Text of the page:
Shall we revisit that famous speech? Take it away, Hillz!

“I know there are only 60 days left to make our case — and don’t get complacent, don’t see the latest outrageous, offensive, inappropriate comment and think, well, he’s done this time. We are living in a volatile political environment. You know, to just be grossly generalistic, you could put half of Trump’s supporters into what I call the basket of deplorables. Right? The racist, sexist, homophobic, xenophobic, Islamophobic — you name it. And unfortunately there are people like that. And he has lifted them up. He has given voice to their websites that used to only have 11,000 people — now 11 million. He tweets and retweets their offensive hateful mean-spirited rhetoric. Now, some of those folks — they are irredeemable, but thankfully they are not America.”

“But the other basket — and I know this because I see friends from all over America here — I see friends from Florida and Georgia and South Carolina and Texas — as well as, you know, New York and California — but that other basket of people are people who feel that the government has let them down, the economy has let them down, nobody cares about them, nobody worries about what happens to their lives and their futures, and they’re just desperate for change. It doesn’t really even matter where it comes from. They don’t buy everything he says, but he seems to hold out some hope that their lives will be different. They won’t wake up and see their jobs disappear, lose a kid to heroin, feel like they’re in a dead-end. Those are people we have to understand and empathize with as well.”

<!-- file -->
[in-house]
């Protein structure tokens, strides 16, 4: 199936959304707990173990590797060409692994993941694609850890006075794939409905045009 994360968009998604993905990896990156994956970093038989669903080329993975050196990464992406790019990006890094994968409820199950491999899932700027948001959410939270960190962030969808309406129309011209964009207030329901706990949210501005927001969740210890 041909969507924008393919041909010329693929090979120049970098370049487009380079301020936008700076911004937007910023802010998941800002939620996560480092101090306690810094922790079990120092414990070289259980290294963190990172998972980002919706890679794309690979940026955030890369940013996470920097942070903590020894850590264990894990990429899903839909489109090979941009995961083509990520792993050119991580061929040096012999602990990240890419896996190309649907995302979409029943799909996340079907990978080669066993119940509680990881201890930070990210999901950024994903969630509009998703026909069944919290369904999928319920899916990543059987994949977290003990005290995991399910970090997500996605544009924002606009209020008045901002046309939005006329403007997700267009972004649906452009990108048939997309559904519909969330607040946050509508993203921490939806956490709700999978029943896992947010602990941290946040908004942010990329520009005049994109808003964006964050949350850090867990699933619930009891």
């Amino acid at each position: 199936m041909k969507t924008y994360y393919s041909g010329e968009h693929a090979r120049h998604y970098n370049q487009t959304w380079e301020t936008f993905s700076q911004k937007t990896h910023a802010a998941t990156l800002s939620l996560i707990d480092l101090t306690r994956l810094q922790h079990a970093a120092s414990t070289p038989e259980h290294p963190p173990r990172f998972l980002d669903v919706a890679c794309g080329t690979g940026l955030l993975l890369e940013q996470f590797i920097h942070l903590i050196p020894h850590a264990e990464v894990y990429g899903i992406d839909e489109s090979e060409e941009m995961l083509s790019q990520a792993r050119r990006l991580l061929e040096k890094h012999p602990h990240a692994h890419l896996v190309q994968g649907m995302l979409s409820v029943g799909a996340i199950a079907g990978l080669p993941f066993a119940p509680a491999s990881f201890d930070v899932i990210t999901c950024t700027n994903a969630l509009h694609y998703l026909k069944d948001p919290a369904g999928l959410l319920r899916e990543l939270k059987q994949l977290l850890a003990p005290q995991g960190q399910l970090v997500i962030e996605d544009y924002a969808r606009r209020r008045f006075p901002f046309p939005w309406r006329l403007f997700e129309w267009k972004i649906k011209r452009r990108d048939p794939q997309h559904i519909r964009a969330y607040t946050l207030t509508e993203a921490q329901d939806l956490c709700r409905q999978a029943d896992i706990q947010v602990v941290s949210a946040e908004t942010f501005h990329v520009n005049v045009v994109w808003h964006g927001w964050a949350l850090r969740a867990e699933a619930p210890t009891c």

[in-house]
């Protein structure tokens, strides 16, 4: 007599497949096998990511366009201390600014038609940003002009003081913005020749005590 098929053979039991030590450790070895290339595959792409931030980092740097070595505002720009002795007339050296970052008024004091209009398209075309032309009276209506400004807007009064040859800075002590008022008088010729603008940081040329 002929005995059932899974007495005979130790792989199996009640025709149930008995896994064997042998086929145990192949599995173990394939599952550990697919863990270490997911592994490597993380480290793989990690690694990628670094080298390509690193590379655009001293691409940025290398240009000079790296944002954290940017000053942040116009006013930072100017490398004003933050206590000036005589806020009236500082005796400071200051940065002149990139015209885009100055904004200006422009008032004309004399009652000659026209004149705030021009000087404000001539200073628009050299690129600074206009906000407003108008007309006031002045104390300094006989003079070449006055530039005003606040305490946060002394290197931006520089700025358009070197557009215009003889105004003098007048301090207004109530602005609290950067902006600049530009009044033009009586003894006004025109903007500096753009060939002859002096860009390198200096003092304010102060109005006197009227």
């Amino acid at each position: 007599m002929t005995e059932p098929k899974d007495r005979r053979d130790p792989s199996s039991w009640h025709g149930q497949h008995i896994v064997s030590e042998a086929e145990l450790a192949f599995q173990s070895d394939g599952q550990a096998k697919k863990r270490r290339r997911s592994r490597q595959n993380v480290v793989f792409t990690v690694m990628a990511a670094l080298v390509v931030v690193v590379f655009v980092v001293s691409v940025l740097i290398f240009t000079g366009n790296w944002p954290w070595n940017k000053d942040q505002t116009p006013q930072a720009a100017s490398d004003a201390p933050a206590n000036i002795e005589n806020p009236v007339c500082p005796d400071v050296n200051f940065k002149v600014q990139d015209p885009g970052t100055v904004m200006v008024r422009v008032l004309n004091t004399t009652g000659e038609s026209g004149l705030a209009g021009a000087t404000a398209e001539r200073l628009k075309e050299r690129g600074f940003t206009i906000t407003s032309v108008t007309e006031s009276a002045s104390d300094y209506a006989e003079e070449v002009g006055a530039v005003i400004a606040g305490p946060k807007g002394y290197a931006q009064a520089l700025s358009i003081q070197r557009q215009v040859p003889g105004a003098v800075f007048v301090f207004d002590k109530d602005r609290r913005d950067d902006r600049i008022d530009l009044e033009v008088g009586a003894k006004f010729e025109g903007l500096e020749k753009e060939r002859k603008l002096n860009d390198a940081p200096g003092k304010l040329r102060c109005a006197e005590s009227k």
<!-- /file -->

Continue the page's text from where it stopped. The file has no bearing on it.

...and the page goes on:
Hillary Clinton ended up having to apologize for that speech, because Hillary Clinton ends up having to apologize for everything. Even though literally every single thing she said there was true, just like it was true when she gave that entire speech how the “alt-right” and white nationalists are just the same old fucking racist bigot Nazis we’ve always had, just with more media-friendly code names, and then she told the story about Donald Trump’s OWN vast racist history.

Read the rest at Wonkette.

Here's that alt-right speech. I thought it was extremely important at the time. But the media was obsessed with the fact that she had a cough so that was that.

An excerpt:

Everywhere I go, people tell me how concerned they are by the divisive rhetoric coming from my opponent in this election. It’s like nothing we’ve heard before from a nominee for President of the United States.

From the start, Donald Trump has built his campaign on prejudice and paranoia. He’s taking hate groups mainstream and helping a radical fringe take over one of America’s two major political parties.

His disregard for the values that make our country great is profoundly dangerous. In just the past week, under the guise of “outreach” to African Americans, Trump has stood up in front of largely white audiences and described black communities in insulting and ignorant terms:

“Poverty. Rejection. Horrible education. No housing. No homes. No ownership. Crime at levels nobody has seen… Right now, you walk down the street, you get shot.”

Those are his words.